Photographer David Mayerhofer creates dramatic images of still life, food, and urban landscapes for a variety of clients and has had his work featured in The Los Angeles Times. His commercial studio is located in Hollywood California and can accommodate everything from intimate portraits to large scale advertising assignments.
Since this is the day after the Rose Parade and Mondo and I are about to head out to see the floats, I’ll keep the french toast sausages shoot short and simple.
I wanted to do an easy menu shot for Foodgawker and Tastespotting along with a few shots for the post. Unfortunately, I had a lot of trouble getting these to look right. Maybe I was just tired from the holidays, but my lighting was a mess.
Getting it together
After futzing around for a few hours trying to make boring menu photographs I thought Foodgawker would like, I finally started to make photographs that I liked.
Since I was having trouble, I shut down everything except for one light and went back to the basics. This was a textured object, so I setup a light panel on the left and scraped light across the surface of the object. I then placed a white board on the opposite side of the light to reduce contrast. That’s it.
With this simplified setup, I got a few shots I liked, and called it a day.
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When I need to crop a photo for Tastespotting and Foodgawker, my tool of choice is Adobe Lightroom. In addition to being an amazing image cataloging program, Lightroom has a super simple cropping tool that makes it easy to get your images ready for the web. If you don’t already have it, check out the Adobe Photographer Program and give yourself an early Christmas present.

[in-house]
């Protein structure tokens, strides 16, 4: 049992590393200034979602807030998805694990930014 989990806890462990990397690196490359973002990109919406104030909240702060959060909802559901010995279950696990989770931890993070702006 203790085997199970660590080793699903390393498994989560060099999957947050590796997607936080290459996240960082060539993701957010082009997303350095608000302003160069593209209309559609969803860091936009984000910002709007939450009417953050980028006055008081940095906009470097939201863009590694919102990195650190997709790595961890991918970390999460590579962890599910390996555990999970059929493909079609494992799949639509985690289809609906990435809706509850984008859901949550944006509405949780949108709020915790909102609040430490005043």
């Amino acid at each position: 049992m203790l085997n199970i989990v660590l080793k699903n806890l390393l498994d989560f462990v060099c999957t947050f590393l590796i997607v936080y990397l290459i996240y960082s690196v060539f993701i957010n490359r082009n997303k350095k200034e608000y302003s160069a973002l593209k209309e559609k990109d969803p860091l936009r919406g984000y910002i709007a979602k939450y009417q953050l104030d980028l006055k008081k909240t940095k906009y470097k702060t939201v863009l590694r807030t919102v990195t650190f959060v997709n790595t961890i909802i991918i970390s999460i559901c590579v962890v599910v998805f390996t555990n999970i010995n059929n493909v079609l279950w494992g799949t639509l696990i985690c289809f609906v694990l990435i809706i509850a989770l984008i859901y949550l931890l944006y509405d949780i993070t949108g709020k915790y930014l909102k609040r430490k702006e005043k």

The crop tools provided by Foodgawker and Tastespotting are nice, but Lightroom is better and you have complete control over your images. In addition, you can add sharpening to compensate for the jpeg compression. Finally, with Lightroom, you only have to crop once and the job is done for all the social media sites.
Foodgawker recently moved the cheese and updated their image requirements to accommodate the Apple retina displays. Tastespotting is going to do the same, so you should check out the latest info.
As of December of 2013, the image guidelines to crop a picture for Tastespotting and Foodgawker are simple:
Tastespotting – 250 x 250 pixel image
Foodgawker – 550 x 550 pixel image
How To to Crop a Photo for Tastespotting and Foodgawker
Select the desired image in the catalog and move into the Development module. Find the image adjustment tools under the histogram and select the crop tool.
In the crop tool window, select an aspect of 1×1. Manipulate the highlighted image until the desired crop is achieved. Hit Enter. If further manipulation is required, select the crop tool again and readjust the image.
Move back into the library module and click on the Export button. To create a Tastespotting/Foodgawker acceptable image, setup the Export setting as follows:
Color Space: SRGB
Resize to fit: Check Mark with Long Edge or Short Edge
Size: 550 pixels for Foodgawker/250 pixels for Tastespotting
Resolution: Leave as is
Sharpen for: Screen
Click Export to create a jpg
Cropping a photo for Tastespotting and Foodgawker is a bit of a chore, but it’s worth the effort. With Lightroom, cropping is a snap and you have a wide range of tools to make your images look their best.